A trust can be an excellent way to minimize estate taxes and pass assets to family members.
But with it comes the choice of who can best ensure your wishes are carried out. Given the significant role a trustee plays in your wealth planning, it’s important to understand the advantages and disadvantages of picking a person or an institution.
The trustee holds actual ownership of the assets you place in the trust, managing them and making distributions to beneficiaries. Because these duties give the trustee flexibility and discretion, it’s important to find the right person or institution for the job.
After all, you must find someone who can handle this position, understands your desires, exercises good judgment, demonstrates financial and conflict-resolution skills and possesses integrity.
Whom Should I Choose as my Trustee? Individuals or Institutions
Who will better meet these requirements — an individual or an institution? Here’s a closer look at the benefits and disadvantages of each:
Family members or friends may be good candidates because they often have a more intimate understanding of your values and wishes.
You may be most comfortable having your successor run the trust because he or she understands your requests, can mitigate family conflicts and probably will come to know your company best. Although this person may lack the financial management skills required in the position, your trustee can hire a professional to help.
Keep in mind that if you create a trust to reduce or eliminate estate tax, you may want to avoid picking certain family members such as your spouse.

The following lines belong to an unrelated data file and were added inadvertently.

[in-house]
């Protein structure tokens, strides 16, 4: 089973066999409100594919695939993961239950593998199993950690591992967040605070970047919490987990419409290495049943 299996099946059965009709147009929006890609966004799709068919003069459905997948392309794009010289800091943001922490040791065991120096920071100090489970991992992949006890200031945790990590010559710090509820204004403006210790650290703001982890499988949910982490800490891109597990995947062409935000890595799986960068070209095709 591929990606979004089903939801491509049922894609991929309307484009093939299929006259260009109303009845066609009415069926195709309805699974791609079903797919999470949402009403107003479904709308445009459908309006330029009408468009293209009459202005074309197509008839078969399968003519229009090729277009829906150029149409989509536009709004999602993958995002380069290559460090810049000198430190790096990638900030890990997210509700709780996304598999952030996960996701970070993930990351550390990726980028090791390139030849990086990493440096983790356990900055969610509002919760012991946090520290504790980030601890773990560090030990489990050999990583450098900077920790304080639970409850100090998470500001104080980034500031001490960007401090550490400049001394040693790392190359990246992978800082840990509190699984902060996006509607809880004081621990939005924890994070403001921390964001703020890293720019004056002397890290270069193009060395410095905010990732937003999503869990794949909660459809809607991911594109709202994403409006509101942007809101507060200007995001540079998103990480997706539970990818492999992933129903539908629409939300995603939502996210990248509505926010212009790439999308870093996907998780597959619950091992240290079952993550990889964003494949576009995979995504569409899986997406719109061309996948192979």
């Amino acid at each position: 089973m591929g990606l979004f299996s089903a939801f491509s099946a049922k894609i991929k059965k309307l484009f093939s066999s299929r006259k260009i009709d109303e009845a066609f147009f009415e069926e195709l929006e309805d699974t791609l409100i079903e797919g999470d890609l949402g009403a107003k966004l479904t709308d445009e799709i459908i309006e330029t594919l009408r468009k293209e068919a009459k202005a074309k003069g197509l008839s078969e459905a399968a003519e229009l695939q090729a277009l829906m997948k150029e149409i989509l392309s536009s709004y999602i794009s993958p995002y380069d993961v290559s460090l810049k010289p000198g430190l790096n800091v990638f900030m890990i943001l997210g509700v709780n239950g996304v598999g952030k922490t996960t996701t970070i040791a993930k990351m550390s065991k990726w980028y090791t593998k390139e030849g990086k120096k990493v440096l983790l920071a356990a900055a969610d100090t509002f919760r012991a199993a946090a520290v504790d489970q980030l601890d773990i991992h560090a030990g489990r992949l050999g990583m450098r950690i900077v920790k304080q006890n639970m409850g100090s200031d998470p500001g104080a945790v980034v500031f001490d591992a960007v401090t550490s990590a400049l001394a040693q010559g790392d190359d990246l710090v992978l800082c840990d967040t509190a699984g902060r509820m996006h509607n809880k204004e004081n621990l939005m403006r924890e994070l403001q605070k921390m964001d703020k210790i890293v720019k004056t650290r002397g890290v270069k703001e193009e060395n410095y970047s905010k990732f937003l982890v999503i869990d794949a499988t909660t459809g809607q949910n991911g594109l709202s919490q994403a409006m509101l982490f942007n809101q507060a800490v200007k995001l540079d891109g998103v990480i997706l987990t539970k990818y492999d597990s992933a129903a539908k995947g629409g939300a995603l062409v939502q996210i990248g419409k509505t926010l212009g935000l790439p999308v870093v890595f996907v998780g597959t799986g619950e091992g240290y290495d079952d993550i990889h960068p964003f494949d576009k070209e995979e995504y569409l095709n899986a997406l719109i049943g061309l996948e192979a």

If the Internal Revenue Service believes you and your beneficiary have too much control over the trust, it could create tax consequences.
Banks, trust companies and other financial institutions offer professional management and experience. They also are objective and less susceptible to influence from relatives. You may want to choose one if your trustee will hold significant discretion over distributions to family members.
Additionally, institutions provide longevity and continuity, so you needn’t worry about your family having to select a successor trustee to take over should your current trustee die before the end of the trust term — a key consideration if the trust will last for decades.
But what if you can’t find all your desired traits in one person?
Fortunately, there’s another option: You can name an institution and an individual to act as trust advisers.
To the trust advisers, you extend powers to exercise discretion, normally reserved for the trustee. This action can give your family the best of both worlds — professional management along with individual insight.
Should you set up your own trust company? Instead of delegating trusteeship to an institution, some families wanting to avoid the pitfalls of naming an individual — and reduce the substantial fees of maintaining large trusts — start their own state-chartered trust company for family use.
This allows you to designate family members to operate different trusts or give them significant advisory duties.
You can organize a state-chartered trust anywhere, but you may reap bigger benefits from creating one in a state with low minimum capital requirements.
The rules are intricate, and the initial costs — including the minimum capital and filing fee — of filing a state chartered trust company start in the six-figure range.
Wanted to share any tip on how to select a perfect trustee, do in the comments!